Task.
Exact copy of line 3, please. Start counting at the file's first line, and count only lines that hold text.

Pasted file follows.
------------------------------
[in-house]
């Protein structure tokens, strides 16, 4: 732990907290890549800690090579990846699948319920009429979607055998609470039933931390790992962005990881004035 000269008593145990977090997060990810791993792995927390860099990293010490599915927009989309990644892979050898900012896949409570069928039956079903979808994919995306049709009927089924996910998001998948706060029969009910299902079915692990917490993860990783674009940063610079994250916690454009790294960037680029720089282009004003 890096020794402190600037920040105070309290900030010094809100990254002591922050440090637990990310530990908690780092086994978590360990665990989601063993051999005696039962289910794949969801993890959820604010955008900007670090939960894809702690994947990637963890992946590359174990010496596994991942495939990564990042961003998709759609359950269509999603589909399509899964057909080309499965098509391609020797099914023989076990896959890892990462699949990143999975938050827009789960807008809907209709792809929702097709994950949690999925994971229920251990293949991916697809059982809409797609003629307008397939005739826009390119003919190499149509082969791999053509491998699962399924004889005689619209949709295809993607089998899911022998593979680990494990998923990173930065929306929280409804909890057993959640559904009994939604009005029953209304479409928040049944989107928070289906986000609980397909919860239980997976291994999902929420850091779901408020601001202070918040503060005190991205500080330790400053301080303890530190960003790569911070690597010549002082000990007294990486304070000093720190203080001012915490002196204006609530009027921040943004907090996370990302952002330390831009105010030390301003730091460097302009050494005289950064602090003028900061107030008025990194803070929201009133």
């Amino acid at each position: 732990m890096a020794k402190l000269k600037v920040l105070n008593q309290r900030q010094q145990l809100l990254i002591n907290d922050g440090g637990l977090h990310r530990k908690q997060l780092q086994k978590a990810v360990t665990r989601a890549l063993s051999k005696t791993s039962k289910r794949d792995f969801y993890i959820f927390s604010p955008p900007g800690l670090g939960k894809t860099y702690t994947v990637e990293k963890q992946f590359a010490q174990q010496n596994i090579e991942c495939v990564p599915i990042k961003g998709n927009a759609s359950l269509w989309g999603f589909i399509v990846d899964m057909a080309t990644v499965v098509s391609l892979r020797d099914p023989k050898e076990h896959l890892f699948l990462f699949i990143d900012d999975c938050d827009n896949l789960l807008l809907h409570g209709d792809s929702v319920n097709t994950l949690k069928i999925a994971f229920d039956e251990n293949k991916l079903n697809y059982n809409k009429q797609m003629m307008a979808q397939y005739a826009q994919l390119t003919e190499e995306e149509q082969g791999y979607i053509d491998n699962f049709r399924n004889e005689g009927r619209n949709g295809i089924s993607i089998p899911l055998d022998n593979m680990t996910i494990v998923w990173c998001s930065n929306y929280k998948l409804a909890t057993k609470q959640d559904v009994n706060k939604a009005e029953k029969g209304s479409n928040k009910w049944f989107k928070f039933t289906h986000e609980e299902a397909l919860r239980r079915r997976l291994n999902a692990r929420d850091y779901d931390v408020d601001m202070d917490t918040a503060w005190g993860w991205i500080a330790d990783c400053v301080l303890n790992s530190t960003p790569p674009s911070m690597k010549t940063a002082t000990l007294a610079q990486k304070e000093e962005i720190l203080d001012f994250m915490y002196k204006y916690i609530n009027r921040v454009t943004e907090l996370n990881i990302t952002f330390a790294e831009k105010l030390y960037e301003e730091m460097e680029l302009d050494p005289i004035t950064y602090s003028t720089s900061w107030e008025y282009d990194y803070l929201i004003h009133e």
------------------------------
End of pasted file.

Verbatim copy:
């Amino acid at each position: 732990m890096a020794k402190l000269k600037v920040l105070n008593q309290r900030q010094q145990l809100l990254i002591n907290d922050g440090g637990l977090h990310r530990k908690q997060l780092q086994k978590a990810v360990t665990r989601a890549l063993s051999k005696t791993s039962k289910r794949d792995f969801y993890i959820f927390s604010p955008p900007g800690l670090g939960k894809t860099y702690t994947v990637e990293k963890q992946f590359a010490q174990q010496n596994i090579e991942c495939v990564p599915i990042k961003g998709n927009a759609s359950l269509w989309g999603f589909i399509v990846d899964m057909a080309t990644v499965v098509s391609l892979r020797d099914p023989k050898e076990h896959l890892f699948l990462f699949i990143d900012d999975c938050d827009n896949l789960l807008l809907h409570g209709d792809s929702v319920n097709t994950l949690k069928i999925a994971f229920d039956e251990n293949k991916l079903n697809y059982n809409k009429q797609m003629m307008a979808q397939y005739a826009q994919l390119t003919e190499e995306e149509q082969g791999y979607i053509d491998n699962f049709r399924n004889e005689g009927r619209n949709g295809i089924s993607i089998p899911l055998d022998n593979m680990t996910i494990v998923w990173c998001s930065n929306y929280k998948l409804a909890t057993k609470q959640d559904v009994n706060k939604a009005e029953k029969g209304s479409n928040k009910w049944f989107k928070f039933t289906h986000e609980e299902a397909l919860r239980r079915r997976l291994n999902a692990r929420d850091y779901d931390v408020d601001m202070d917490t918040a503060w005190g993860w991205i500080a330790d990783c400053v301080l303890n790992s530190t960003p790569p674009s911070m690597k010549t940063a002082t000990l007294a610079q990486k304070e000093e962005i720190l203080d001012f994250m915490y002196k204006y916690i609530n009027r921040v454009t943004e907090l996370n990881i990302t952002f330390a790294e831009k105010l030390y960037e301003e730091m460097e680029l302009d050494p005289i004035t950064y602090s003028t720089s900061w107030e008025y282009d990194y803070l929201i004003h009133e």